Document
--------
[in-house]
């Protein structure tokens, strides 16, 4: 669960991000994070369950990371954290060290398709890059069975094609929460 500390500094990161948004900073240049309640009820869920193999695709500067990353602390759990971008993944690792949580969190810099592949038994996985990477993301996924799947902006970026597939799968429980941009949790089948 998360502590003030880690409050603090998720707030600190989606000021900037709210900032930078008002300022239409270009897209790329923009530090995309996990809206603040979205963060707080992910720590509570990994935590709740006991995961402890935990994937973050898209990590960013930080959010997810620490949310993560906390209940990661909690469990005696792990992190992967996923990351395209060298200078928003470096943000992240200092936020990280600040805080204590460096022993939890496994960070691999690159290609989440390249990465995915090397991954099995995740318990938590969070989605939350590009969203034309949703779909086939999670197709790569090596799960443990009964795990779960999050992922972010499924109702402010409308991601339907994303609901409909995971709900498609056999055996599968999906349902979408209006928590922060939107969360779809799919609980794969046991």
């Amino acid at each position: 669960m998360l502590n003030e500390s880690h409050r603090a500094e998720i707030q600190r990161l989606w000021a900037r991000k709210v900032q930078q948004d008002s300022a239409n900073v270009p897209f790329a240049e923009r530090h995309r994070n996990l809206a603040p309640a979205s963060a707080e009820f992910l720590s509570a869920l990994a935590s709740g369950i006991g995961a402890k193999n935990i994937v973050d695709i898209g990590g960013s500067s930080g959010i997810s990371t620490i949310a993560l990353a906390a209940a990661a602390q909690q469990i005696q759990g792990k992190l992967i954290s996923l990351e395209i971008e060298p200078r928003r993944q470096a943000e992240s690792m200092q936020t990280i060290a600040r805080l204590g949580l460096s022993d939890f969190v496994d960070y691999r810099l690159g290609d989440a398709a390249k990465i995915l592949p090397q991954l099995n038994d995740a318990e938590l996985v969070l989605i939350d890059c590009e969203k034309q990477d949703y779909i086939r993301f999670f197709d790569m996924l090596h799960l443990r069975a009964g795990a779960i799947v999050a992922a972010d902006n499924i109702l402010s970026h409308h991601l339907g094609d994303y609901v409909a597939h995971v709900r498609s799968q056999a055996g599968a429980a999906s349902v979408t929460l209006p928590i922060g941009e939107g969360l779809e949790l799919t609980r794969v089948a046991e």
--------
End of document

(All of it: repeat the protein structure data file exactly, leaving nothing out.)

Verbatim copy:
[in-house]
């Protein structure tokens, strides 16, 4: 669960991000994070369950990371954290060290398709890059069975094609929460 500390500094990161948004900073240049309640009820869920193999695709500067990353602390759990971008993944690792949580969190810099592949038994996985990477993301996924799947902006970026597939799968429980941009949790089948 998360502590003030880690409050603090998720707030600190989606000021900037709210900032930078008002300022239409270009897209790329923009530090995309996990809206603040979205963060707080992910720590509570990994935590709740006991995961402890935990994937973050898209990590960013930080959010997810620490949310993560906390209940990661909690469990005696792990992190992967996923990351395209060298200078928003470096943000992240200092936020990280600040805080204590460096022993939890496994960070691999690159290609989440390249990465995915090397991954099995995740318990938590969070989605939350590009969203034309949703779909086939999670197709790569090596799960443990009964795990779960999050992922972010499924109702402010409308991601339907994303609901409909995971709900498609056999055996599968999906349902979408209006928590922060939107969360779809799919609980794969046991």
């Amino acid at each position: 669960m998360l502590n003030e500390s880690h409050r603090a500094e998720i707030q600190r990161l989606w000021a900037r991000k709210v900032q930078q948004d008002s300022a239409n900073v270009p897209f790329a240049e923009r530090h995309r994070n996990l809206a603040p309640a979205s963060a707080e009820f992910l720590s509570a869920l990994a935590s709740g369950i006991g995961a402890k193999n935990i994937v973050d695709i898209g990590g960013s500067s930080g959010i997810s990371t620490i949310a993560l990353a906390a209940a990661a602390q909690q469990i005696q759990g792990k992190l992967i954290s996923l990351e395209i971008e060298p200078r928003r993944q470096a943000e992240s690792m200092q936020t990280i060290a600040r805080l204590g949580l460096s022993d939890f969190v496994d960070y691999r810099l690159g290609d989440a398709a390249k990465i995915l592949p090397q991954l099995n038994d995740a318990e938590l996985v969070l989605i939350d890059c590009e969203k034309q990477d949703y779909i086939r993301f999670f197709d790569m996924l090596h799960l443990r069975a009964g795990a779960i799947v999050a992922a972010d902006n499924i109702l402010s970026h409308h991601l339907g094609d994303y609901v409909a597939h995971v709900r498609s799968q056999a055996g599968a429980a999906s349902v979408t929460l209006p928590i922060g941009e939107g969360l779809e949790l799919t609980r794969v089948a046991e």